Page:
KEY-ACTOR INTERVIEWS The term „key actor‟ derives from the term „key informant‟. Definitions: Key informant the individuals who know their culture and history and are able to articulate better than others. Key actor The individuals who are knowledgeable and informative. Excellent source of knowledge In a research context, researchers should take some time to identify and build rapport with the key actors of a population.
TYPES OF INTERVIEWQUESTIONSThere are SIX (6) types ofbasic questionswhich Feelingare; questions Knowledge Opinion questions questions Experience questions Background Sensory questions questions
TYPES OF INTERVIEWQUESTIONS-Demographic questions-feature questions related to respondents Backgroun d questions-For example; education level, age, income etc.-feature questions related to the facts that the respondents know-The information of the school , the graduation requirements, etc.-For example; Knowledg What is the graduation requirement in this school? e questions-Behaviour questions-To discover the respondents‟ experience, behaviour or activities that could not beobserved due to several reasons such as; Experience *The researcher was not there questions *It was happening in the past-For example; If I were to follow you through a typical day here at your school,
TYPES OF INTERVIEWQUESTIONS-Values questions-Concern on the respondents‟ views, opinions and thoughts Opinion-For example; questions What do you think about ________________?-Related to how respondents feel on certain things-For example; Feeling How do you feel about _____________? questions-Rely on the five senses; -What is seen, heard, tasted, smelled and Sensory touched by the respondents. questions-For example; When you enter your classroom, what do you see?
INTERVIEWINGBEHAVIOUR There are a set of expectations of how the researchers should behave during the interview. be natural respect the The build rapport with respondents and researcher the respondents their culture should; etc
FOCUS GROUPINTERVIEW• a group of small people• they are seated together and asked a series of questions to think of.• the objective is to identify what this group of people think about the questions asked.• not a discussion, problem-solving or decision-making session.
FOCUS GROUP INTERVIEW knowledgeable Characteristics Roles Facilitating interaction Drawing out differing perspectives Keeping sessions focused Facilitator Challenge participants in bringing out differing opinions about a topic Probe for more details
FOCUS GROUPINTERVIEW • There are 3 parts; facilitator/moderator facilitator/moderator •welcomes members •thanking and debriefing •explains purpose, Closing participants context and rules Opening •giving them opportunity for further input. Middle participants answer main research questions
RECORDING DATA involves•Advantages: To keep track the conscious and unconscious response of the respondents. Facilitate later analysis, including locating important quotations from the recording device Indicate to respondents that what have been said was of importance.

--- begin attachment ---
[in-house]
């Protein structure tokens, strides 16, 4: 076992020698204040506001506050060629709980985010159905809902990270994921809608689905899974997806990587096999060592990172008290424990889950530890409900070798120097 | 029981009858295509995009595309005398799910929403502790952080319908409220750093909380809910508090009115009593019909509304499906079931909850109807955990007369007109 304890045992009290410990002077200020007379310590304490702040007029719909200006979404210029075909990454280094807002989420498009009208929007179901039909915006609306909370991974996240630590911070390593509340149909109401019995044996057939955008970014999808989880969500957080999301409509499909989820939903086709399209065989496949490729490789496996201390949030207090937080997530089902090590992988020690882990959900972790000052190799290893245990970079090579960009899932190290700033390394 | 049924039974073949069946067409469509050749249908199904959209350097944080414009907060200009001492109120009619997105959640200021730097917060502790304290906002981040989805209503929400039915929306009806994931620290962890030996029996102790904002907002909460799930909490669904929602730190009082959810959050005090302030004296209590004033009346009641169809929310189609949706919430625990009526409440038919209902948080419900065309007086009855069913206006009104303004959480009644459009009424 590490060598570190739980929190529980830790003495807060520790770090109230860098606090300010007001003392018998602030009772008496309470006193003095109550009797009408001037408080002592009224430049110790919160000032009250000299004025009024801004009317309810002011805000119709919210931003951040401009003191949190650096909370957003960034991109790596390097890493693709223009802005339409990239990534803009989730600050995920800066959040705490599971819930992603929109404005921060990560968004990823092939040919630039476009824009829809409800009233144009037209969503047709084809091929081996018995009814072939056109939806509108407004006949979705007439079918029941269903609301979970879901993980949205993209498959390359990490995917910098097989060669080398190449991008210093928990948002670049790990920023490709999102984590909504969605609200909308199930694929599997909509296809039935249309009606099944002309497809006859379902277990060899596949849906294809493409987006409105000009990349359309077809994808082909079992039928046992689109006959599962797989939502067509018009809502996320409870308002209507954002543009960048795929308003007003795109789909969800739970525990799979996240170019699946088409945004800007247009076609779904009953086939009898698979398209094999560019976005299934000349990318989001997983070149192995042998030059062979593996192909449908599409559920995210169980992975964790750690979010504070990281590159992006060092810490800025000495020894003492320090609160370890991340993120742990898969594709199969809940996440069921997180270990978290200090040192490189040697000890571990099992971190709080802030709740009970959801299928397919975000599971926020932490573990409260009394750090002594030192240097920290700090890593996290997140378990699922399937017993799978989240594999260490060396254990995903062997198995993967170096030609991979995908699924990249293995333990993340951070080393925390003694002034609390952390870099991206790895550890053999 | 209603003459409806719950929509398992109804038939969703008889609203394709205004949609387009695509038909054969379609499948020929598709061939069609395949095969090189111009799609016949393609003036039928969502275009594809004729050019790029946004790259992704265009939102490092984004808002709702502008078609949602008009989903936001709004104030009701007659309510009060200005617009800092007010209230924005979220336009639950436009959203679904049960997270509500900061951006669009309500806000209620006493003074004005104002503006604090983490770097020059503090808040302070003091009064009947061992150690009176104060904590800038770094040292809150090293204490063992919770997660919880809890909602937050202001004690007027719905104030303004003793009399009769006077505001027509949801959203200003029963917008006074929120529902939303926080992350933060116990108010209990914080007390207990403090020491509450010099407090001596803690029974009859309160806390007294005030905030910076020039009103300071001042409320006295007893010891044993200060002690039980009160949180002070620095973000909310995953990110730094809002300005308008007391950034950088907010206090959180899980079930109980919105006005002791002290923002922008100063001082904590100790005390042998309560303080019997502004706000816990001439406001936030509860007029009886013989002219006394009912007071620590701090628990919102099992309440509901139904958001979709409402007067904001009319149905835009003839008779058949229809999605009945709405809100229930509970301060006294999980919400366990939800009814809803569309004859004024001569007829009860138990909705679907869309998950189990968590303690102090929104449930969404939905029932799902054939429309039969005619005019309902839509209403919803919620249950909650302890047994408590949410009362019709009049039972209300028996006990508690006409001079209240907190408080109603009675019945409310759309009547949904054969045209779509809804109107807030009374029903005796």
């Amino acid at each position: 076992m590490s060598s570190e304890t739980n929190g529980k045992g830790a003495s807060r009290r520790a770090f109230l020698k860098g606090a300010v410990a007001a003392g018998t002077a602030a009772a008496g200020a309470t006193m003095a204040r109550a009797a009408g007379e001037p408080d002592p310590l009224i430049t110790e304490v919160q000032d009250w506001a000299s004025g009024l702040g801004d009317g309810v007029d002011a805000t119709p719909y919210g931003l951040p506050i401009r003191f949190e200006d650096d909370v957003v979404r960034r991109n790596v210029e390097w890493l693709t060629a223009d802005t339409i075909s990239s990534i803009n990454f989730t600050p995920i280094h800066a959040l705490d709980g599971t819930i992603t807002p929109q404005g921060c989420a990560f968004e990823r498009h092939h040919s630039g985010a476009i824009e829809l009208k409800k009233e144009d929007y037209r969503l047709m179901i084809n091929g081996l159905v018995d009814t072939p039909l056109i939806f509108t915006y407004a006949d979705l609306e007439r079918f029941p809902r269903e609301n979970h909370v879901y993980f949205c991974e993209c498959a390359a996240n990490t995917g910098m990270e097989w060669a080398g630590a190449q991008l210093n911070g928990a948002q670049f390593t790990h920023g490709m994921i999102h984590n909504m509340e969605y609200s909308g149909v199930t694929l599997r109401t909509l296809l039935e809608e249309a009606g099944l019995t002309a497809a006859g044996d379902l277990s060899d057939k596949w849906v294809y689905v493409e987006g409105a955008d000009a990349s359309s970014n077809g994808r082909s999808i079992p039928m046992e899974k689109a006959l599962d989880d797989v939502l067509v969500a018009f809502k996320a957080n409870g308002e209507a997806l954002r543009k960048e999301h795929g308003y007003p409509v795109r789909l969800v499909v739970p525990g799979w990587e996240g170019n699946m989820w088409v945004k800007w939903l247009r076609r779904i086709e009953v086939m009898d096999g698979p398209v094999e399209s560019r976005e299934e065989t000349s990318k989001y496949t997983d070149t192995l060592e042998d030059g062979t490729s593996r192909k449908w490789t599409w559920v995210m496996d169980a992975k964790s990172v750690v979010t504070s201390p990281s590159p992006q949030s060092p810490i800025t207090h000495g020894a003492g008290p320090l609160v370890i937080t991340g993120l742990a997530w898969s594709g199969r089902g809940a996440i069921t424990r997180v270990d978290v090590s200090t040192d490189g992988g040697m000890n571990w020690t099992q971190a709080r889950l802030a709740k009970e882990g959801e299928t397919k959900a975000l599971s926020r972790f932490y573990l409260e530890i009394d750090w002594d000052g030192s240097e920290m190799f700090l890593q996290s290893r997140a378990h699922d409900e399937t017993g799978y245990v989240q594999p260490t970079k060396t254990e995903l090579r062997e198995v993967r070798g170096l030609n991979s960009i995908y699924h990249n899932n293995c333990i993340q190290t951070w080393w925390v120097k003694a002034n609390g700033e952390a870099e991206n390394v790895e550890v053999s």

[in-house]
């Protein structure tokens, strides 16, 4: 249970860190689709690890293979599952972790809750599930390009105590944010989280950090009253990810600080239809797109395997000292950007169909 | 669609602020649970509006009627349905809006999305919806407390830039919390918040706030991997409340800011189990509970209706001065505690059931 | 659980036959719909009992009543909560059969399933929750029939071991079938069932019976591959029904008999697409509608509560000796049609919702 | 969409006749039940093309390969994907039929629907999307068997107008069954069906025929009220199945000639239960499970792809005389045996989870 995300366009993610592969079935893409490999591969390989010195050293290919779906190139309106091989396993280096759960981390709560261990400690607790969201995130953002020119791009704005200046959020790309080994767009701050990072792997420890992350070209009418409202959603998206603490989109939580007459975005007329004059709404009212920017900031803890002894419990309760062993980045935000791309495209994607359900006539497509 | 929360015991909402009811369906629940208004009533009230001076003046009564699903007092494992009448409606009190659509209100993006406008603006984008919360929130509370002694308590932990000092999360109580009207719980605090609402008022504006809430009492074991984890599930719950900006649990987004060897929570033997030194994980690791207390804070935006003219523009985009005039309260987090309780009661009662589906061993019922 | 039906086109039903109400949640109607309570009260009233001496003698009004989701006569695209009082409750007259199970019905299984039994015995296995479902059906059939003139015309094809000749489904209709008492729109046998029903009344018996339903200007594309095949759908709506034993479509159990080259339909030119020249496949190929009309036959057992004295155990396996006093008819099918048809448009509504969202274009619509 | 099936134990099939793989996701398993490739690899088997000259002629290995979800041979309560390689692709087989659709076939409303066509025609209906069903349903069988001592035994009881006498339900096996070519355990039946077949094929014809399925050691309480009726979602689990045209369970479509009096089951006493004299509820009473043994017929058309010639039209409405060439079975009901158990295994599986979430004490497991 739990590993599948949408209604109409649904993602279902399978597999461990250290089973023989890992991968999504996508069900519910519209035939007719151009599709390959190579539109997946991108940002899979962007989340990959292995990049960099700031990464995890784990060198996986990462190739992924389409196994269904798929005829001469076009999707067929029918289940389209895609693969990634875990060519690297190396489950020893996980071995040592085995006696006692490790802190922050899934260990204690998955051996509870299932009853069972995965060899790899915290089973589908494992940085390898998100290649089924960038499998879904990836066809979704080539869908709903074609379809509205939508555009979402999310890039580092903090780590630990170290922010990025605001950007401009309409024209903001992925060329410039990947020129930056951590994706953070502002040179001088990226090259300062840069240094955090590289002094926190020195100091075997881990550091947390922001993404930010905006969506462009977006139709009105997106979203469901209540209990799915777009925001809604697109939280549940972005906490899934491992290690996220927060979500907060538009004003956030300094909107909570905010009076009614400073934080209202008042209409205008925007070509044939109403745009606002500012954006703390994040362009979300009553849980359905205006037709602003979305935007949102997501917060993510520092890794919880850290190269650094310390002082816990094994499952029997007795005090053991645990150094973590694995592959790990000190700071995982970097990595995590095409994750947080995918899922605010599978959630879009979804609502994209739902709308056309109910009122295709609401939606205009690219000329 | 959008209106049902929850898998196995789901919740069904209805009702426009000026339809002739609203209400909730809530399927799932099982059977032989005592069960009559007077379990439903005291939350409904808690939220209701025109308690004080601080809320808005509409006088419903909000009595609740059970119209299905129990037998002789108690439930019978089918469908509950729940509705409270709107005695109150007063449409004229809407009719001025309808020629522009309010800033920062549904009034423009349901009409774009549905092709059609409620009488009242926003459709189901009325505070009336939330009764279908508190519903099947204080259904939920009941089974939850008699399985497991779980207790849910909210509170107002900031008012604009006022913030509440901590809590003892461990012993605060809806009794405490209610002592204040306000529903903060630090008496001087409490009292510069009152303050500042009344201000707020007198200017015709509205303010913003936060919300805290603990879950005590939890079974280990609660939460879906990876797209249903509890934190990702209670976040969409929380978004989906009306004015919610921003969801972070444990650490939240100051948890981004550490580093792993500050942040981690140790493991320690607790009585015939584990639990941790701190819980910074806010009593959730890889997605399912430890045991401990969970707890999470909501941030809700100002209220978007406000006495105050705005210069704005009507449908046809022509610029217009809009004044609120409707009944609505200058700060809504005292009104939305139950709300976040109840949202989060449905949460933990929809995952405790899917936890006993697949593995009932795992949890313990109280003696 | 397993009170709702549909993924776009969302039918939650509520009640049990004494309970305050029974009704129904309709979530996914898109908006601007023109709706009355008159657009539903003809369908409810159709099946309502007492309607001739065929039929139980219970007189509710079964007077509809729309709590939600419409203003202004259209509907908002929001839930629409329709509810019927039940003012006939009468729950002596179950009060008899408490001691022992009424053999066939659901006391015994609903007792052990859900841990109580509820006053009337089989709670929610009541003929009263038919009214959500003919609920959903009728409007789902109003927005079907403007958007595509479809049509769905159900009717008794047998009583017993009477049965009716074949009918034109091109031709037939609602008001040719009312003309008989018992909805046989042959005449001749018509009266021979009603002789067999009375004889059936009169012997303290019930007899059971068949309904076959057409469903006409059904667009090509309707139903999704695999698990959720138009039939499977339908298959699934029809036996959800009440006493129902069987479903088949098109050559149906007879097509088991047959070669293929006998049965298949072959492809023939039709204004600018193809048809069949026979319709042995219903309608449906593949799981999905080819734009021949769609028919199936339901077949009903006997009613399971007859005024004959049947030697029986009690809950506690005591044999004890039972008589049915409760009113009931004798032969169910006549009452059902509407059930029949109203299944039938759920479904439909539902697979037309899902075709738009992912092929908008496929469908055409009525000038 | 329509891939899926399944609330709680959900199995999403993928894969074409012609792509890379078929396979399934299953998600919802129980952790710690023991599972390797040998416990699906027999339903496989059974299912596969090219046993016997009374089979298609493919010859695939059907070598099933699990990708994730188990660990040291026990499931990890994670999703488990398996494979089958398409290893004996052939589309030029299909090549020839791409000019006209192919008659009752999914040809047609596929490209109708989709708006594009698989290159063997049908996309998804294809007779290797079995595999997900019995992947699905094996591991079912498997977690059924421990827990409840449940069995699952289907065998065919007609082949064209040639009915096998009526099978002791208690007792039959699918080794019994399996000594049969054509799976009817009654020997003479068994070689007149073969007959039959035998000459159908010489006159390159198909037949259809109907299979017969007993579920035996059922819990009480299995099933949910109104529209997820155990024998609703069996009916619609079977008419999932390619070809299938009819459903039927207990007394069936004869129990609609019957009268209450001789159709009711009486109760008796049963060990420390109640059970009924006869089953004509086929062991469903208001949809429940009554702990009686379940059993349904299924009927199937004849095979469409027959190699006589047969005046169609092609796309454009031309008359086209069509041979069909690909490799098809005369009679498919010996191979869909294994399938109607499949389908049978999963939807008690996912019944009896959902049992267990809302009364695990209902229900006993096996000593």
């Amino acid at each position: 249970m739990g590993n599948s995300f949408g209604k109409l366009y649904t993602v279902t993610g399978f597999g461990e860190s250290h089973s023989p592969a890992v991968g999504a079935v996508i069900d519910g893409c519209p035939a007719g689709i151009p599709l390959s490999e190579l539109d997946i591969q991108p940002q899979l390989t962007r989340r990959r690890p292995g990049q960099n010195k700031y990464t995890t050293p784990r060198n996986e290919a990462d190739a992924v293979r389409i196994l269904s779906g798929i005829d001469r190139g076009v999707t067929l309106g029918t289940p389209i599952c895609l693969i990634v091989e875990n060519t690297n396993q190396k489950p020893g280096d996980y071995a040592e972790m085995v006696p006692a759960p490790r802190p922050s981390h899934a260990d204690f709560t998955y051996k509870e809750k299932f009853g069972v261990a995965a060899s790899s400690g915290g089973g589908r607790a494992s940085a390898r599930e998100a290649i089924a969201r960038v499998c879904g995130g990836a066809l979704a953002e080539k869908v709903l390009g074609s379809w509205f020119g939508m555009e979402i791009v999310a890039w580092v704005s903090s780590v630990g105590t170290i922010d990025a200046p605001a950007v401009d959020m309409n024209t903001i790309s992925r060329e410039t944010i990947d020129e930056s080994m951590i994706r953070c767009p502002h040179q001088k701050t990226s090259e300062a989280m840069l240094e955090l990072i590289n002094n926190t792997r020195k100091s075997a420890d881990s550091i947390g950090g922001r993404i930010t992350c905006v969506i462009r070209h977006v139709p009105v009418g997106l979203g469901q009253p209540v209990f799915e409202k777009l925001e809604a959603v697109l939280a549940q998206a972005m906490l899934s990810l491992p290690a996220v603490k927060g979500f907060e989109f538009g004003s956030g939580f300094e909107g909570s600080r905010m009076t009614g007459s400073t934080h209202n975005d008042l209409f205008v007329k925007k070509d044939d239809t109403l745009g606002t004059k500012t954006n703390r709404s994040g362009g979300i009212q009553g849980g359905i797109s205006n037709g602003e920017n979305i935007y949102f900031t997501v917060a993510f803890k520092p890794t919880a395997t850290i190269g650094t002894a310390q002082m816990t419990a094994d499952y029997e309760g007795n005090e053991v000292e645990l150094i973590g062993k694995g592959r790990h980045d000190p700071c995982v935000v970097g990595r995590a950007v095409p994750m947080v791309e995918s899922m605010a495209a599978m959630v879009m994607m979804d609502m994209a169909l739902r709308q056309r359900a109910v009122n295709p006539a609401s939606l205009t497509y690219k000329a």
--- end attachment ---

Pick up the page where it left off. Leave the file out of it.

ETHICS IN INTERVIEWING:the necessity for informed consent.• It is preferable to request participants to sign an informed consent form.• to preserve the rights of both interviewers and participants• to avoid misunderstanding of any issues regarding the interview.
CHECKLISTS I A type of informational job aid used to Comprehensive list of important or reduce failure by compensating forrelevant actions, or steps to be taken in potential limits of human memory and a specific order. attention. It helps to ensure consistency (http:/www. businessdictionary.com) and completeness in carrying out a task. (Wikipedia) General DefinitionsA list of items to be noted, checked and A list of things you need to do or remembered. consider.(The American Heritage@Dictionary of (MacMillan) the English Language)
CHECKLISTS II Generally, it is as a tool or instrument for data collection Ensures a more complete The simplest of all the devices consideration of all aspects of for data collection the object, act or task. It consists of a prepared list of Contain terms, which the items pertinent to an object or respondent understands a particular task Presence or absence of each May be used as an independent item may be indicated by tool or as a part of a checking „yes‟ or „no‟ or schedule/questionnaire multipoint scale
CATEGORIES Checklist is divided in TWO (2) categories ; Performance Checklists Self – checklists most frequently used of all measuring List of several characteristics or instruments activities presented to the subjects of a study Consists of a list of behaviours that make up a certain type of Individuals place a mark opposite performance. the characteristics they possess or the activities they have engaged for To determine whether an a particular length of time. individual behaves in a certain way when asked to complete a Often used when particular task researchers wantNo students to diagnose orsubjective If particular behavior is present, to appraise their ownjudgments a check mark is placed performance
THE PURPOSES Enhance quality of research proposals As a guide to build skills in Provide formative evaluation for writing research proposals that the success in the summative involve human participants evaluation process Outline necessary content for research proposals involving human participants, and learning activities are intended to build application skills To guide evaluative feedback As a guide to evaluate previous proposals, thus produces clear Communicate important understanding of the criteria and course content standards
FUNDAMENTAL Brookfield‟s 5 Principles • Explain Intentions Clearly is a guiding principle when distributing checklists. Checklist clearly communicates performance expectations in terms of criteria andP1 standards. • Improve Clarity in Instructions – checklist specifically identifies what needs to beP2 included in a proposal or what parts of a proposal may need revision. • Sort Out Causes of Resistance – use of checklist at intervals help researchers build confidence in their ability to develop a high-quality proposal that meets criteria andP3 standards. • Conduct Regular Formative Evaluation – in the form of troubleshooting, privateP4 feedback, buddy system, small group feedback sessions • Overcome Fear in Public – checklists build confidence and eliminates errors beforeP5 presenting a proposal, creating “success” experience.